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Cabinet approves proposal to replace DGCA with new Civil Aviation regulator

Press Trust of India
Jul 11, 2013 at 01:22pm IST

New Delhi: The Cabinet has on Thursday approved a proposal to replace the Director General of Civil Aviation (DGCA) with a new regulator Civil Aviation Authority (CAA), that would have full operational and financial autonomy.

The Cabinet has also repealed the Delhi Rent Control Act and approved the setting up of a Women's University in Raebareli.

The government sources said the Cabinet has considered to set up the CAA to take over certain responsibilities from the DGCA. The new regulator will have a Chairperson who will be aided by Director General.

Cabinet approves setting of new Civil Aviation regulator

The Cabinet has repealed the Delhi Rent Control Act and approved the setting up of a Women's University in Raebareli.

Sources said the CAA to have seven to nine members appointed by the Central government.

Sources said the CAA will be responsible for air safety, setting standards and for airspace regulation as well.

Sources also said the authority will also grant licences to airlines, pilots and will recruit staff at market rates for regulatory purposes.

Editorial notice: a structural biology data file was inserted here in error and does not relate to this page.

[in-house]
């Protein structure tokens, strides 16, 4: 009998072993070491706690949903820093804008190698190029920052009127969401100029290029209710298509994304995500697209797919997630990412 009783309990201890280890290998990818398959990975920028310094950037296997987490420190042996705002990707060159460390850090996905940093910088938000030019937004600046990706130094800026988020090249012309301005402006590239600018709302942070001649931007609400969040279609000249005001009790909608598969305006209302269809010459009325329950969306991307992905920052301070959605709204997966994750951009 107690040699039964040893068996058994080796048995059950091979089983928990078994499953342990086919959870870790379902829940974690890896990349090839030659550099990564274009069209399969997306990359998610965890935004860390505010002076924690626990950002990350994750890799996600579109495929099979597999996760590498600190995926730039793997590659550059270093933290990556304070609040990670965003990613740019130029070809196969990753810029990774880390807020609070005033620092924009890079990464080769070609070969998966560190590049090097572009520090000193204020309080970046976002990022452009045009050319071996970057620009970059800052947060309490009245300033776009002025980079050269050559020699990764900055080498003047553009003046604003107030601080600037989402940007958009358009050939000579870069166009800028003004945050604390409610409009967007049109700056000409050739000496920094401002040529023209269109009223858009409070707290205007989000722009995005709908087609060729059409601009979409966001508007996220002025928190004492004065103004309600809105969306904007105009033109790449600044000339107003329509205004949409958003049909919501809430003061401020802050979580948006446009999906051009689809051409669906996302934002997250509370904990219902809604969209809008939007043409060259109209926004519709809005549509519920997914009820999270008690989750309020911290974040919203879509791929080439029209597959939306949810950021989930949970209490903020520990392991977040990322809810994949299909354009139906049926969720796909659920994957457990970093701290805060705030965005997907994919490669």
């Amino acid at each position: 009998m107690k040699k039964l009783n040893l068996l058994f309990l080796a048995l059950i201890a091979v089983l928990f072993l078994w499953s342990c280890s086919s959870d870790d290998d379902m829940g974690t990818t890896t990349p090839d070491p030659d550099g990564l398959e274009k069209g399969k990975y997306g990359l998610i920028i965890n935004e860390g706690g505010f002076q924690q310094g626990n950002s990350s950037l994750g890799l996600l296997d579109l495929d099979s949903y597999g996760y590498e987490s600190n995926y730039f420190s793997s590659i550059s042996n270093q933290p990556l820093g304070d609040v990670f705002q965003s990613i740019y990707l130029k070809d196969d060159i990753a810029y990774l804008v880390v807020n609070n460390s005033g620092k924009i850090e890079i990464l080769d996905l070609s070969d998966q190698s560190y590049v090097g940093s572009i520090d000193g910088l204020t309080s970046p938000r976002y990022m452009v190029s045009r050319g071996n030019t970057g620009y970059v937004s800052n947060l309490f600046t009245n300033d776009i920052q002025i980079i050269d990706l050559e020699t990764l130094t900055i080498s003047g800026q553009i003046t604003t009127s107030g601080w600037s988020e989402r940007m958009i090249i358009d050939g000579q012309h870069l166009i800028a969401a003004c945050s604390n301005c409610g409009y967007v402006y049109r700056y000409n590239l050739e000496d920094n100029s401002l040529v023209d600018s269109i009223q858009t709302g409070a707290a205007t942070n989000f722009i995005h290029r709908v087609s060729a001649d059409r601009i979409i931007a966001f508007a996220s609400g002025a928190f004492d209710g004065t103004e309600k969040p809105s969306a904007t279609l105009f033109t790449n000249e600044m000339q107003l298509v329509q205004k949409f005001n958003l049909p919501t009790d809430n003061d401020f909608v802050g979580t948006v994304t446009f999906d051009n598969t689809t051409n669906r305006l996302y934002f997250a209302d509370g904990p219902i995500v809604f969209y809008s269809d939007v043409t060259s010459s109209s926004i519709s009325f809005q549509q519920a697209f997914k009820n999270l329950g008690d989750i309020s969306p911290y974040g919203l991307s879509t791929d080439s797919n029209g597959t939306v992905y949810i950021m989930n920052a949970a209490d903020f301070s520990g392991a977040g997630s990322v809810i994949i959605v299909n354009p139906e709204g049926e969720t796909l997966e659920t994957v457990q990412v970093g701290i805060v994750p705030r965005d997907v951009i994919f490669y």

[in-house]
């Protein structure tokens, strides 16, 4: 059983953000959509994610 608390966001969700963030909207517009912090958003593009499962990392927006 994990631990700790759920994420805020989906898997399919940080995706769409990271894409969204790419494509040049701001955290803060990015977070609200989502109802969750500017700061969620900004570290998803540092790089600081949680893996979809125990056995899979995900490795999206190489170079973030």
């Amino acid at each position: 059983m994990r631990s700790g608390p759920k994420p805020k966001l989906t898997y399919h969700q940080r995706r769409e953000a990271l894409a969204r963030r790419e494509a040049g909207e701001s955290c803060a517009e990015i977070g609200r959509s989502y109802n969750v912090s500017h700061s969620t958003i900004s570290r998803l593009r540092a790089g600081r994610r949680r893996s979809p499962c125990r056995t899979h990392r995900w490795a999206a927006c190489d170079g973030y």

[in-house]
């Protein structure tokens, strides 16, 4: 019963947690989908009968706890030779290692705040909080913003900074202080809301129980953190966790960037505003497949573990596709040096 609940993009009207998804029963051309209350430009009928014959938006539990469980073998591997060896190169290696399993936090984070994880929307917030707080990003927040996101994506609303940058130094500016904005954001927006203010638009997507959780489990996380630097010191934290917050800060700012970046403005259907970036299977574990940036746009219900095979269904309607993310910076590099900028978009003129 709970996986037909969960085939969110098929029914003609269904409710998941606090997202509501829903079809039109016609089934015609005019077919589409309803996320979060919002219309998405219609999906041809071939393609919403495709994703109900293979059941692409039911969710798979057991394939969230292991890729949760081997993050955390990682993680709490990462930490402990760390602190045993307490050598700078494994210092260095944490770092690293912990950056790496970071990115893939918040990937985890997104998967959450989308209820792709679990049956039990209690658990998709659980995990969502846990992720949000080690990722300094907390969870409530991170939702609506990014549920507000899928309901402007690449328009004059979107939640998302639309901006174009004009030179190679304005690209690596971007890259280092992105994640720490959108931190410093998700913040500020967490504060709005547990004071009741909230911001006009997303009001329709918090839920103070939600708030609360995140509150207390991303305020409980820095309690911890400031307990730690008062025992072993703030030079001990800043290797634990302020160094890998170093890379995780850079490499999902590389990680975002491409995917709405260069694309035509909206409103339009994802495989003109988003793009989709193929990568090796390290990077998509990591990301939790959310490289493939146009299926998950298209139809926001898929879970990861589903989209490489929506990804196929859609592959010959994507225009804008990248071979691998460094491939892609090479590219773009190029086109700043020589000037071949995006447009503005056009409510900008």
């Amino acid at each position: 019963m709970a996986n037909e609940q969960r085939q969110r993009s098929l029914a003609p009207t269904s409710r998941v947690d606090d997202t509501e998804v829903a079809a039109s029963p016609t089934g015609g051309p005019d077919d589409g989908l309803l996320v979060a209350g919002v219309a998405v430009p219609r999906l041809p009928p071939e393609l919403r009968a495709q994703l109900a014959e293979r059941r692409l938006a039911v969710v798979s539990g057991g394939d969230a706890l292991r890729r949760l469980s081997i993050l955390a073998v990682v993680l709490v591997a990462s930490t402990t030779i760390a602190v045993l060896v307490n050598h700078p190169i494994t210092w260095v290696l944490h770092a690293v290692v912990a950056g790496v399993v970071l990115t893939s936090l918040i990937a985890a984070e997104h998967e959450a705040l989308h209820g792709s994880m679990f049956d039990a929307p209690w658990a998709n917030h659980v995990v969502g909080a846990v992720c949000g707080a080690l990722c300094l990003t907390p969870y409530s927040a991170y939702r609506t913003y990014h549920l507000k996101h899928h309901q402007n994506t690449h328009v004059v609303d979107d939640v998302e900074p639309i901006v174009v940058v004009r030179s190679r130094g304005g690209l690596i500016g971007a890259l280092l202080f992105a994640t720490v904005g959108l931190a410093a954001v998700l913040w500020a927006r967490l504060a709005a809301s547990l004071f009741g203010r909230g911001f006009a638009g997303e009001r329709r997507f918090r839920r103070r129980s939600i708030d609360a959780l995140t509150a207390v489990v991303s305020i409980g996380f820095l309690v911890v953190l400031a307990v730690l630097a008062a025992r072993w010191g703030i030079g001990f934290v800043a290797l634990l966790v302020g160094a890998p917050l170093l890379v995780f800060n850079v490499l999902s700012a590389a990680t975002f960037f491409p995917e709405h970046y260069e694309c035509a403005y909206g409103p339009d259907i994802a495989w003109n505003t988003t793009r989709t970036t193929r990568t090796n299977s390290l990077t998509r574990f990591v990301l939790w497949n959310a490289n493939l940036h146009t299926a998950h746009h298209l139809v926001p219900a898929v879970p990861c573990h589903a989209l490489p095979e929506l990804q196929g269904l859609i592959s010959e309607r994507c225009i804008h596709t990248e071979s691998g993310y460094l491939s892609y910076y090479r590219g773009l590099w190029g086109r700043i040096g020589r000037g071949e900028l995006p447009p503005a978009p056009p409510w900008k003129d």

Noting that DGCA had limited delegation of financial powers and hence was "incapable of making adequate structural changes" to meet the demands of a dynamic civil aviation sector, the sources said this necessitated its replacement with CAA that would have more administrative and financial powers to deal with the fast-changing aviation scenario.

CAA, like DGCA, would also deal with matters relating to financial stress on safety of air operations, as witnessed in connection with the bankrupt Kingfisher Airlines in October

last year.

Issues relating to consumer protection and environment regulations in civil aviation sector would also be addressed by CAA, according to the draft legislation.

CAA is being established to meet the standards set by UN's International Civil Aviation Organisation (ICAO) and in line with aviation regulators in other countries like the Federal Aviation Administration of the US and the UK's CAA.

(With Additional Inputs from PTI)

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